House Speaker Kevin McCarthy (R-Calif.) on Tuesday sought to downplay the legal case related to a hush-money payment by former president Donald Trump to an adult-film actress, saying it involved “personal money” and shouldn’t be able to be prosecuted under the statute of limitations.
He later told reporters, “We’re not coming here to defend President Trump, we’re coming to defend equal justice.”
McCarthy’s comments come as Manhattan District Attorney Alvin Bragg appears close to deciding whether to charge Trump in the payment of $130,000 to silence adult-film actress Stormy Daniels over an alleged affair, potentially marking the first time in U.S. history a former president has been indicted. Trump has denied the affair.
While it’s not certain what the charges might be, it appears they would involve the alleged falsification of business records. That stems from Trump’s listing his reimbursement of his lawyer Michael Cohen, who in turn forwarded the money to Daniels, as “legal expenses.”
The statute of limitations on a felony charge related to false business records normally requires an indictment to happen within five years, but the statute of limitations is paused when the defendant is not continuously present in New York. Given that Trump was not in New York full-time during his presidency, and later moved his residence to Florida, prosecutors could argue he is still subject to the law.
“This was personal money. … This was seven years ago, statute of limitations,” McCarthy said.
During the news conference, McCarthy also sought to draw a comparison to an investigation into alleged misreporting of spending related to the now-infamous Steele dossier by Hillary Clinton’s 2016 campaign and the Democratic National Committee. Under an agreement with the Federal Election Commission, the DNC agreed to pay a fine of $105,000 and the Clinton campaign $8,000.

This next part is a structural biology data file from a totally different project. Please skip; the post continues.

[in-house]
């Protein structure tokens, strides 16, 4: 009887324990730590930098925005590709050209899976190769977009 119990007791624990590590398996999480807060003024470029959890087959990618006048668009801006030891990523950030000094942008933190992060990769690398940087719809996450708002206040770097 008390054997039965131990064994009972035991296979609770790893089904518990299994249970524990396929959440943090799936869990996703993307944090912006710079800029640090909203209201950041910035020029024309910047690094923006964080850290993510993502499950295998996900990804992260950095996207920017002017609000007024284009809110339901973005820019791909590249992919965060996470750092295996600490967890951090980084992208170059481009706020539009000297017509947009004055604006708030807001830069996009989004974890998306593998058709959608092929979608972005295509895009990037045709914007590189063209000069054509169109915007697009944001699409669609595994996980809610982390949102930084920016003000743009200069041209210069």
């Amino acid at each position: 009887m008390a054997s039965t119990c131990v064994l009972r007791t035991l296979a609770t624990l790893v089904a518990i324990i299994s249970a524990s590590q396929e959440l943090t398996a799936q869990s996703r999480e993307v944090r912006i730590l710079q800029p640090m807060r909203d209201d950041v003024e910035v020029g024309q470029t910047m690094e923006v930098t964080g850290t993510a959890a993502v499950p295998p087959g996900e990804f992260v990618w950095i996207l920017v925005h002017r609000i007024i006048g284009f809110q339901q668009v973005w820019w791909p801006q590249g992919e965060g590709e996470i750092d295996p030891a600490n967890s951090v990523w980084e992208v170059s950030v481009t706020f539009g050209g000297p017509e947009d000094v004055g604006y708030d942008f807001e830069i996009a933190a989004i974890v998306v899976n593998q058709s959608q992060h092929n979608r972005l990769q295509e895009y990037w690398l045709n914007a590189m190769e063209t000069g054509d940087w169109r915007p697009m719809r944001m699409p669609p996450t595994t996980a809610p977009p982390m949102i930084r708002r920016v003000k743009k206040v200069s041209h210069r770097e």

“We live in America and it should be equal justice,” McCarthy said, pointing out that there was no criminal prosecution in that situation.
McCarthy and many House Republicans rushed to Trump’s defense, slamming the investigation of the former president after he said on his Truth Social account Saturday that he would be indicted, and called on his supporters to protest.
While rallying to Trump, McCarthy said Trump supporters should not protest if the former president is indicted. “I don’t think people should protest this, no,” McCarthy said during a news conference Sunday. “And I think President Trump, if you talk to him, he doesn’t believe that, either.”
Posting on his Truth Social platform Saturday, Trump wrote that he “WILL BE ARRESTED ON TUESDAY” and called on people to “PROTEST.” Despite the post from his Mar-a-Lago Club in Florida, his advisers said Trump’s team did not have specific knowledge about the timing of any indictment.
McCarthy told reporters that he had not spoken to Trump in three weeks and had not talked to him about the investigation.
In January, Trump supported McCarthy as he struggled to secure the speakership, finally prevailing on the 15th ballot. Yet Trump and the man he called “my Kevin” have had an uneven relationship at best.
After a pro-Trump mob stormed the U.S. Capitol on Jan. 6, 2021, McCarthy said Trump was to blame and should resign, saying at one point, “I’ve had it with this guy,” according to an audio recording that was released in April.
The audio recording contradicted McCarthy’s claim that he did not want Trump to resign after the insurrection. McCarthy insisted that his remarks came as he “just walked through different scenarios” and that he “never thought that [Trump] should resign,” according to CBS News, even though McCarthy states in the audio that he was thinking about asking the president to resign.
Despite the condemnation, in late January 2021, McCarthy traveled to Trump’s private Mar-a-Lago Club in Florida, where the two discussed the GOP’s efforts to retake the House and posed for a photo together.